“I told you,” says Annie after Florin leaves, “one, two, three pour . . .”

 

Rook tells him, “You can go.” And strikes through Florin on his Suspect List.

 

“Ms. Olde, can we please see Mrs. Tallifiero pick up the drinks from the bar and deliver them to the table?”

 

“Sure,” replies Captain Video, “hold on.” She types instructions into her laptop, bringing online the playbacks from the poker room’s point-and-tilt surveillance cameras. “Ready,” says Georgette. We fast forward, 9:54.21 through 9:55.10, as the drinks sit on the bar top. Georgette slows the tape to real-time as Mary Tallifiero, at 9:55.11, picks up the tray full of drinks for the Sinners’ Final Table. “We’ll follow her, camera to camera through the poker room surveillance grids.”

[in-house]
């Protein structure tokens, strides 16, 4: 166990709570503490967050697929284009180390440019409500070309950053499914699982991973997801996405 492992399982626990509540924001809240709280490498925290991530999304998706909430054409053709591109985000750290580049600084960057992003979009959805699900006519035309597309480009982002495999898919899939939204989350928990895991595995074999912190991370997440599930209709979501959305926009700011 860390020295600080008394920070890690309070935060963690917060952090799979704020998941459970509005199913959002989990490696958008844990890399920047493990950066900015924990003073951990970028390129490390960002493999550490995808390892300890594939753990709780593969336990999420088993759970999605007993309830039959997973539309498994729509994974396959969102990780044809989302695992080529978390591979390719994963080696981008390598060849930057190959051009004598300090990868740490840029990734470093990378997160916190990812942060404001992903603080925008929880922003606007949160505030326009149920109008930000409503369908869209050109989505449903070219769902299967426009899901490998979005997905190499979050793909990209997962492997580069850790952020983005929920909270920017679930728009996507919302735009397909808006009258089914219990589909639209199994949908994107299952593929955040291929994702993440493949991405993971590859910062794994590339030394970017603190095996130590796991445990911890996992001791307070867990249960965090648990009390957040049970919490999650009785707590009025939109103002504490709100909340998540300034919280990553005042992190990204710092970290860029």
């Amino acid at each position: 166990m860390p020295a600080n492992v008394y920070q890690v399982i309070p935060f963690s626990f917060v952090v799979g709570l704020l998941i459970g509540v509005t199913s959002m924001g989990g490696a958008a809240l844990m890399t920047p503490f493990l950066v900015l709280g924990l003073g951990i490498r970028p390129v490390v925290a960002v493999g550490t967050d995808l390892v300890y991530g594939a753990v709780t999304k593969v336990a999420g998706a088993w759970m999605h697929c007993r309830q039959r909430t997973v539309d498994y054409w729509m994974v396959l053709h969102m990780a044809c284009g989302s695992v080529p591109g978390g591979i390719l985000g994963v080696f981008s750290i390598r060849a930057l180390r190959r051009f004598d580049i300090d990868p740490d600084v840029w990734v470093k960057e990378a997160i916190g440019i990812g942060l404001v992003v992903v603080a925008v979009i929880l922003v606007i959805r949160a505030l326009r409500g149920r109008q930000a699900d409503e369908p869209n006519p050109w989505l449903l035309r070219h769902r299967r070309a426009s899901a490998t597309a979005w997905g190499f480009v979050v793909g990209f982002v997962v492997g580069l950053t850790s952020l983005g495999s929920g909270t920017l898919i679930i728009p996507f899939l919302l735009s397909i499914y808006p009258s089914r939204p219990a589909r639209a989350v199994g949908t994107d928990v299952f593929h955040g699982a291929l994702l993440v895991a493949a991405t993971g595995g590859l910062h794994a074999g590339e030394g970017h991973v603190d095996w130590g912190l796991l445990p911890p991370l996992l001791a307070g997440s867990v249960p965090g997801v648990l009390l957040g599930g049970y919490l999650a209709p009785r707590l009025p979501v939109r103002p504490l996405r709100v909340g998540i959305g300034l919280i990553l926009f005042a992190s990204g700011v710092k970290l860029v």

Mary walks from the bar, the tray held high in her left hand, palm up, cutting in-between tables, bobbing and weaving through the aisles filled with people and chairs . . . until she suddenly is lost from our sight behind a pillar. The clock on the screen keeps moving . . . 5 seconds . . . 10 . . . Mary does not appear. She had now been out of our sight for . . . 15 . . . . 20 . . . 25 seconds. She suddenly re-emerges.

 

Red Penny and Rook yell, “Stop!” at the same time.

 

“You first, Ms. Fallon,” says Rook.

 

“Look at the tray. It’s now in her right hand!”

 

Red Penny’s right, the tray has changed hands, it’s now held in Mary’s right hand at hip level. Rook nods and says to Captain Video, “Can I see her on the other side of that pillar?”

 

Georgette shakes her head, “No. Sorry. This is every Casino Surveillance Department’s dirty little secret: We have blind spots. She’s standing in one of them.”

 

“Let’s see the tape again, please” says Rook, “this time all the way to the Final Table. We watch again. I am shaking my head. I play: Follow the drinks.